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Rocky Mountain Audio Festival Show Report

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This year was the first time at the Rocky Mountain Audio Festival for secrets writers Chris Groppi and Rick Schmidt. Unlike many of the other trade focused shows, the RMAF is open to the public. Both manufacturers and retailers show products here, and displays are focused on listening demonstrations. This year, there were more than 160 display rooms each usually showing equipment from several manufacturers. Rooms were from both retailers as well as manufacturers and distributors, with a wide range of equipment from around the world. All the big hitters were here, plus many companies I had never heard of.

In addtion to the rooms, seminars on topics ranging from turntable setup to digital recording technologies are offered. This is an intimate show, focused on 2 channel audio, and everyone has a chance to see every room. The show was great fun for both of us!

Day 1: Chris Groppi

My first day at the Rocky Mountain Audio Festival has been a whirlwind. I've gone quickly through all the floors to see what's here, and made a point to stop in rooms run by our friends at Secrets. Here's a sampling of what I saw.

Bamberg Audio Series 5 TMW with Emotiva XPA-2s

These beautiful Bamberg Audio Series 5 TMWs were being driven by Emotiva's new XPA-2, now being reviewed by Secrets. Emotiva is one of my favorite manufacturers, and they sounded fantastic. More fantastic that many much more expensive setups!

Headroom Desktop System

This Headroom desktop listening system uses Tannoy minimontors driven by Headroom's Desktop power amps. You can run either the speakers or headphones.

The Headroom Max balanced amp with Denon AH-D7000 headphones

I am a big fan of headphones. My first Hifi system was a headroom classic amp with a pair of Sennheiser HD580s. This is the ultimate evolution of that! The Headroom balanced max amp, fed by a Wadia CD player, driving Denon's new Flagship AH-D7000 headphones ($999). These two pairs are the only two in the united states. They are some of the finest pieces of audio craftsmanship I've ever seen. Denon was represented by none other than Alvino Raigoza, who sold me my first audio equipment when I was in high school. Small world!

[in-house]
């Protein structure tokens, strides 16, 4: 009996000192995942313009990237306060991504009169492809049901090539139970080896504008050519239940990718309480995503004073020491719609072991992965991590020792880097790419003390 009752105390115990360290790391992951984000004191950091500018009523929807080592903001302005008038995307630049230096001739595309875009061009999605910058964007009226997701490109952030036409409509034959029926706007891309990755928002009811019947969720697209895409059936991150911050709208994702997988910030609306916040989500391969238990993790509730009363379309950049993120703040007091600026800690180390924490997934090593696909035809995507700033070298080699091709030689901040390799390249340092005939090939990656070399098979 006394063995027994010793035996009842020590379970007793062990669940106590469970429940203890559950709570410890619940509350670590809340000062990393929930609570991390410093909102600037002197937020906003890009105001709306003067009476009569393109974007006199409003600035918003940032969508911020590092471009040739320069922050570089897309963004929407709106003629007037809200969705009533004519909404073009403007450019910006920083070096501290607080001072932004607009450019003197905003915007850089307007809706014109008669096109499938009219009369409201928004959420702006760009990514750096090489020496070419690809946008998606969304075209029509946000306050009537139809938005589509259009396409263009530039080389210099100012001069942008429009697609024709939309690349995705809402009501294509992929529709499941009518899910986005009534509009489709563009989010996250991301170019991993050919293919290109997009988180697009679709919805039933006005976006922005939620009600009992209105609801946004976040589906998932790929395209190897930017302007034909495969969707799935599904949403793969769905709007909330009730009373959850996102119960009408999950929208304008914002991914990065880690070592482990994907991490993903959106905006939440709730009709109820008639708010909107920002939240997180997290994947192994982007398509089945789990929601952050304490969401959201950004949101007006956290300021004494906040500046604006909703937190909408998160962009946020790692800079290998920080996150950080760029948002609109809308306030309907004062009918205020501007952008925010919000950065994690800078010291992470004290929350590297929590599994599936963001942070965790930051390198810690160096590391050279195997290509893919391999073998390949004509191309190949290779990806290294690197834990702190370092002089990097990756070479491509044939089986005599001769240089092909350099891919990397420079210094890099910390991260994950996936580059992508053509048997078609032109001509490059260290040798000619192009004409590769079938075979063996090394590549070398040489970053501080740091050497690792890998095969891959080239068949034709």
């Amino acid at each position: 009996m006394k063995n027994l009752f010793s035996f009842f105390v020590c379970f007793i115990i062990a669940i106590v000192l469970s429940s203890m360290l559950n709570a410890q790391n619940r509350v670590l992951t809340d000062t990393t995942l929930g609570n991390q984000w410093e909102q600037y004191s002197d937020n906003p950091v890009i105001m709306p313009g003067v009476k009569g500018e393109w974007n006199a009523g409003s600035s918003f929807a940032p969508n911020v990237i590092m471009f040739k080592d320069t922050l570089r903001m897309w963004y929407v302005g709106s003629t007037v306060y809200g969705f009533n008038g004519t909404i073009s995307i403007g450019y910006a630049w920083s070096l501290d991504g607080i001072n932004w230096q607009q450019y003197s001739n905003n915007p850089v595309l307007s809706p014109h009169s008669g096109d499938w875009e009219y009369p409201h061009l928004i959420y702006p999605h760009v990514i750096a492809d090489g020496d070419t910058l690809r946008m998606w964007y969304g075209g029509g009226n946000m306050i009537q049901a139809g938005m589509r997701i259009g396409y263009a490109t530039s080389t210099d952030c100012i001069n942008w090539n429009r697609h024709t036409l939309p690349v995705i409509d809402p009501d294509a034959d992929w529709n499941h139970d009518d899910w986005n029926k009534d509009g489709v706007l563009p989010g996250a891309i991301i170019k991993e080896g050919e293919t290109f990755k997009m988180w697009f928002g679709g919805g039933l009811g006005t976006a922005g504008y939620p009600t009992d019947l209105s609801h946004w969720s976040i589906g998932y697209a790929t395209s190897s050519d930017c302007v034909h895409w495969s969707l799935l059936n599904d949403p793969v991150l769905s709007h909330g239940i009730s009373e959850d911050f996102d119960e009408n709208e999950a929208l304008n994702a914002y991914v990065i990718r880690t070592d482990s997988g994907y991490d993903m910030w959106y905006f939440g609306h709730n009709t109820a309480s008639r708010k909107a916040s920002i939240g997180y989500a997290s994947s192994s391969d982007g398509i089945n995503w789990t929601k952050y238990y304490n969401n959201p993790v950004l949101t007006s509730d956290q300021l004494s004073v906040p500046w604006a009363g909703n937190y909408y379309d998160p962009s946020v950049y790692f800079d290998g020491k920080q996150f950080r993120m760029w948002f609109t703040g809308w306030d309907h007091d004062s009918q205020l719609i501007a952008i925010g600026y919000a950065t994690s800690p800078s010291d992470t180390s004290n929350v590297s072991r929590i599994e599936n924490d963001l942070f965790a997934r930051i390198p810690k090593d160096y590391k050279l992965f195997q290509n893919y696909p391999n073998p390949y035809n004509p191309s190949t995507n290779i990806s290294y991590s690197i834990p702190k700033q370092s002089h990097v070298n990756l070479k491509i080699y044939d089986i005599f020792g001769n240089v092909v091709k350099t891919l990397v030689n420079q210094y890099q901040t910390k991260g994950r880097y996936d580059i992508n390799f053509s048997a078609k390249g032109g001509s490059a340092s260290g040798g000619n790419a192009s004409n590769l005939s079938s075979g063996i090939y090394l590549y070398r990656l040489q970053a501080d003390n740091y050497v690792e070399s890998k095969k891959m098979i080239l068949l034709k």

Headroom Desktop Amp

Here is the more moderately priced ($1599) headroom Ultra Desktop amp driving the Denon AH-D5000 headphones. This would look (and sound) pretty good on my office desk at work!

Avid Diva turntable

This is Avid's Diva entry level turntable, at $2400, without the arm. It is a very well made turntable for the price. Unlike Avid's higher priced offerings, this unit is not spring suspended. I'd be happy to replace my old Linn LP-12 (vintage 1984) with one of these.

AV123 LS9 line source loudspeaker

I finally got to hear the gargantuan AV 123 LS9 line source loudspeaker. They are HUGE! At $5999, they're not hugely expensive, though. The sound was extraordinarily large and dynamic. If I only had a room large enough to fit them...

ELT525 system

Mark Schiffer of AV123 was most proud of this ELT525 surround system. $999 buys you all 5 of these speakers, including delivery. Let me tell you, I have seen 5 channel systems costing 3 times more that were not built as well. These are real wood veneer, no vinyl. I guarantee you'll see these reviewed at Secrets, along with Mark's killer new MFW-15 subwoofer.

DEQ-X, Halcro and Acoustic Zen

My vote for jaw drop of the show. Acoustic Zen Maestro loudspeakers 
driven by 6, count-'em 6 Halcro DM-88 monoblocks. This system uses the 
fabulous DEQX HDP-3 DSP system to perform driver correction, driver 
correction, time alignment, and room correction. The crossovers in the 
custom Acoustic Zen Maestro speakers are totally bypassed. Each driver 
type (tweeter, mid and woofer) are driven by their own Halcro DM-88. 
The source was a Qsonic Q110 music manager (a high performance digital
jukebox system). This system's MSRP is approaching the cost of my 
house...